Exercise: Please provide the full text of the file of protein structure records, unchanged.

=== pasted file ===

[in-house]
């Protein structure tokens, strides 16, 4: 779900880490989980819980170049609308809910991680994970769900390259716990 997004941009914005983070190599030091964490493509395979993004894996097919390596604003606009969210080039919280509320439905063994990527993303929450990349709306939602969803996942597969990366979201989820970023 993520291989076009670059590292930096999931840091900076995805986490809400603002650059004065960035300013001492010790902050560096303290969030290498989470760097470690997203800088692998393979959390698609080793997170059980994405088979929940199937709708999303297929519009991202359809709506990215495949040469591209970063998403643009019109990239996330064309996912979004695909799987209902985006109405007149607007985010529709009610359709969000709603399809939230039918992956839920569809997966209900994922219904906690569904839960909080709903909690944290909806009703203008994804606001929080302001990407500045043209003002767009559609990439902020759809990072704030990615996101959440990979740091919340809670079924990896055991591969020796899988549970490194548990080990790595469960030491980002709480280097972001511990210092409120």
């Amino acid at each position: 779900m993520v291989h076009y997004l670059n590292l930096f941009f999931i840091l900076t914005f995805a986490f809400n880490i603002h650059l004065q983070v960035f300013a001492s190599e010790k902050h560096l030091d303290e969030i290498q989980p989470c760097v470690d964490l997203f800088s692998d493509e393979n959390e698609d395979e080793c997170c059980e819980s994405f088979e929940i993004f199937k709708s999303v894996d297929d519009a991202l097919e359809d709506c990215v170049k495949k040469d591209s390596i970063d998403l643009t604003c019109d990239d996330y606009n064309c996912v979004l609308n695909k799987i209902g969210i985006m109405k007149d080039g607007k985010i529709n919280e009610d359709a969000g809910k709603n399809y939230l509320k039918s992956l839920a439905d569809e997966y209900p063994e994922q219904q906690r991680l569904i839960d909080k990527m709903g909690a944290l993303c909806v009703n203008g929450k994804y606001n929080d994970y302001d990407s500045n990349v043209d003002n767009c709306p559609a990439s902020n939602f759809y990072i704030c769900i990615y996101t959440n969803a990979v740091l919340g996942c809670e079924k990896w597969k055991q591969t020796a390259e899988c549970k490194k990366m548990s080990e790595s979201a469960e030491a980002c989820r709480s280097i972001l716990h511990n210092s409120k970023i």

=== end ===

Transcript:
[in-house]
């Protein structure tokens, strides 16, 4: 779900880490989980819980170049609308809910991680994970769900390259716990 997004941009914005983070190599030091964490493509395979993004894996097919390596604003606009969210080039919280509320439905063994990527993303929450990349709306939602969803996942597969990366979201989820970023 993520291989076009670059590292930096999931840091900076995805986490809400603002650059004065960035300013001492010790902050560096303290969030290498989470760097470690997203800088692998393979959390698609080793997170059980994405088979929940199937709708999303297929519009991202359809709506990215495949040469591209970063998403643009019109990239996330064309996912979004695909799987209902985006109405007149607007985010529709009610359709969000709603399809939230039918992956839920569809997966209900994922219904906690569904839960909080709903909690944290909806009703203008994804606001929080302001990407500045043209003002767009559609990439902020759809990072704030990615996101959440990979740091919340809670079924990896055991591969020796899988549970490194548990080990790595469960030491980002709480280097972001511990210092409120």
């Amino acid at each position: 779900m993520v291989h076009y997004l670059n590292l930096f941009f999931i840091l900076t914005f995805a986490f809400n880490i603002h650059l004065q983070v960035f300013a001492s190599e010790k902050h560096l030091d303290e969030i290498q989980p989470c760097v470690d964490l997203f800088s692998d493509e393979n959390e698609d395979e080793c997170c059980e819980s994405f088979e929940i993004f199937k709708s999303v894996d297929d519009a991202l097919e359809d709506c990215v170049k495949k040469d591209s390596i970063d998403l643009t604003c019109d990239d996330y606009n064309c996912v979004l609308n695909k799987i209902g969210i985006m109405k007149d080039g607007k985010i529709n919280e009610d359709a969000g809910k709603n399809y939230l509320k039918s992956l839920a439905d569809e997966y209900p063994e994922q219904q906690r991680l569904i839960d909080k990527m709903g909690a944290l993303c909806v009703n203008g929450k994804y606001n929080d994970y302001d990407s500045n990349v043209d003002n767009c709306p559609a990439s902020n939602f759809y990072i704030c769900i990615y996101t959440n969803a990979v740091l919340g996942c809670e079924k990896w597969k055991q591969t020796a390259e899988c549970k490194k990366m548990s080990e790595s979201a469960e030491a980002c989820r709480s280097i972001l716990h511990n210092s409120k970023i």